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Some security concerns (3 posts)

  1. pete_398
    Member
    Posted 3 years ago #

    Just a small number of security concerns I have about WordPress (new user).

    Every WP page has a set of links up the top, and accessing some of those links concerns me.

    1. http://example.com/xmlrpc.php?rsd

    which displays ...

    [Code moderated as per the Forum Rules. Please use the pastebin]

    Notice the HTTPS in all the url's. I do have a HTTPS cert/connection, BUT I don't want the public to know about it, or to use it. It is for secure purposes. Now, take a look in xmlrpc.php

    [Code moderated as per the Forum Rules. Please use the pastebin]

    Notice "site_url" which is clearly defined in the database and therefore WP config settings as HTTP, not HTTPS . The site_url must be overwritten by the SSL admin setting.

    Clearly a bug.

    2. http://example.com/wp-includes/wlwmanifest.xml

    displays the following ..

    [Code moderated as per the Forum Rules. Please use the pastebin]

    Why display /wp-admin/ links ? This is a security concern for us, as comments are "off" and also are registrations, so any reference/link to url/uri that are not allowed by login/access, should NOT be displayed to the general public.

    Sure, people can find out by looking at a WP archive, and checking a few files, however bots/crawlesr will now try to access these links, and I have to go and add a mod-rewrite of change file perms,etc,etc.

    Not very clever. :(

  2. Dion Hulse
    WordPress Dev
    Posted 3 years ago #

    1. http://example.com/xmlrpc.php?rsd
    The site_url must be overwritten by the SSL admin setting.

    If thats the case, then it sounds like a bug for sure.

    Note, that people can find out if you have a SSL cert by just loading the SSL url.. so it's really not much of an issue..

    Why display /wp-admin/ links ?

    Knowing the path isnt really a security issue, WordPress sites, along with most other CMS's have very unique signatures, give me a url and i'll tell you if it's WordPress site, what version it's running, the admin location, etc. If i can do it, a Bot certainly can too (and do).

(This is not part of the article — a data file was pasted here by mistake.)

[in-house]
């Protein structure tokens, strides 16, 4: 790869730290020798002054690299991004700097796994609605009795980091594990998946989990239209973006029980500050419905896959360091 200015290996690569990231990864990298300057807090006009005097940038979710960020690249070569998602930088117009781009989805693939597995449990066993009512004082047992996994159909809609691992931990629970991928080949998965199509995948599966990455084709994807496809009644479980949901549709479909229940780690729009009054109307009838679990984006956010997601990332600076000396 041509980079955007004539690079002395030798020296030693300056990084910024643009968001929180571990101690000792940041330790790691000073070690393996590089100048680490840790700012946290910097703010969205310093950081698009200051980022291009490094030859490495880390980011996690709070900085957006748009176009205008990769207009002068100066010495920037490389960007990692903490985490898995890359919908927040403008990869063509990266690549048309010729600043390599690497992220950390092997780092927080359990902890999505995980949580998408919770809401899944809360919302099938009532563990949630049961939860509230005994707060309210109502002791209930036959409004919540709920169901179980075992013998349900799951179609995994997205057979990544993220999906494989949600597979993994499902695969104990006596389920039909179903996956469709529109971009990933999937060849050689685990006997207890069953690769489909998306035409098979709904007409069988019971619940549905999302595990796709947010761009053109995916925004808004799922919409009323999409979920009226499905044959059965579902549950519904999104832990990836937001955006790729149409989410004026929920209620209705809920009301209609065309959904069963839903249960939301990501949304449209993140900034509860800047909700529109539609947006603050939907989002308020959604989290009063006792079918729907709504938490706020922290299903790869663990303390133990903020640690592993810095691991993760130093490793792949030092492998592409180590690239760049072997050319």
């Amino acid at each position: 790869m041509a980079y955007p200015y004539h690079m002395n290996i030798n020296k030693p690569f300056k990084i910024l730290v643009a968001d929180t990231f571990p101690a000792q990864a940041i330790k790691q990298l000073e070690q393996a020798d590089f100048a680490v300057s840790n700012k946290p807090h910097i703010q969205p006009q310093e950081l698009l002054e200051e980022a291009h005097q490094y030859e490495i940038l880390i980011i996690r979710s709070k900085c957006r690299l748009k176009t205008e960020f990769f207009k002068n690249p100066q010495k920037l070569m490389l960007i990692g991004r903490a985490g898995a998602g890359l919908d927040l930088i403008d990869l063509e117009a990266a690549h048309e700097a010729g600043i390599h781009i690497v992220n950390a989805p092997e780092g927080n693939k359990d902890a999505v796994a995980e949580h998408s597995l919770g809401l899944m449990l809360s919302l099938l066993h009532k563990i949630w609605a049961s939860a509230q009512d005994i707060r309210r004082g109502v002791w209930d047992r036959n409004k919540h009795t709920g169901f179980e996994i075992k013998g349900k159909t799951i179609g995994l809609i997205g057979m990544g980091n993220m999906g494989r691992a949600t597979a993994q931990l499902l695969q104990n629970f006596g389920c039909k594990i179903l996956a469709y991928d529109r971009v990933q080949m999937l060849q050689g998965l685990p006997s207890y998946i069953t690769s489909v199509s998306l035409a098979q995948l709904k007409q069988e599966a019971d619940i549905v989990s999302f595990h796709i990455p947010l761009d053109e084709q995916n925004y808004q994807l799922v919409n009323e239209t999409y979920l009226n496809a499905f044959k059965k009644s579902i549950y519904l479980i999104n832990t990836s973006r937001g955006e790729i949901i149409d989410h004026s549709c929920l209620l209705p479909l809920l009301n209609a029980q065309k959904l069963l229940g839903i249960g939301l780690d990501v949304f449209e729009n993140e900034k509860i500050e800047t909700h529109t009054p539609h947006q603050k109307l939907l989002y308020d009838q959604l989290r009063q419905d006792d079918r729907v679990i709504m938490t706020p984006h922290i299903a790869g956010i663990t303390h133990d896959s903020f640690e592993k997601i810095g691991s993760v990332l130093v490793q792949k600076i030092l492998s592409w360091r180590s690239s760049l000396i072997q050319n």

The wlwmanifest.xml file is added for Windows Live Writer, ie. for you, as a publisher, to utilise. You can remove the manifest file from the header if you wish by disablign it with a plugin, or with this command in your themes functions.php:
    remove_action( 'wp_head', 'wlwmanifest_link');

    but to re-iterate, it's not really a security issue at all.

  3. pete_398
    Member
    Posted 3 years ago #

    Note, that people can find out if you have a SSL cert by just loading the SSL url.. so it's really not much of an issue..

    Yes, anyone can 'try' any protocol they like, whether they are authorised or not. By the very nature of any encryption, it creates more load on the server. Reducing that server load is important, so it is an issue if one is concerned about server load.

    The wlwmanifest.xml file is added for Windows Live Writer, ie. for you, as a publisher, to utilise. You can remove the manifest file from the header if you wish by disablign it with a plugin, or with this command in your themes functions.php:
    remove_action( 'wp_head', 'wlwmanifest_link');

    Thanks for the advice on that XML file. Windows I don't use for WordPress. I guess I can just remove the XML file, assuming it's not used for anything else. But a cleaner method may be to modify /wp-includes/general-template.php

    function rsd_link() {
    	echo '<link rel="EditURI" type="application/rsd+xml" title="RSD" href="' . get_bloginfo('wpurl') . "/xmlrpc.php?rsd\" />\n";
    }

    Either way, it will require re-applying mods when a new version of WP appears.

    but to re-iterate, it's not really a security issue at all.

    If we don't want to supply links to the admin section of the website, then it becomes a security issue when WordPress supplies those links.

    Sure, people can find out 'where' admin is, and attempt to access files (we get many attempted hacks each day, all unsuccessful), but we would rather make the site more secure, and then if a file or folder is accessed that shouldn't be, the culprit gets logged and reported. :D

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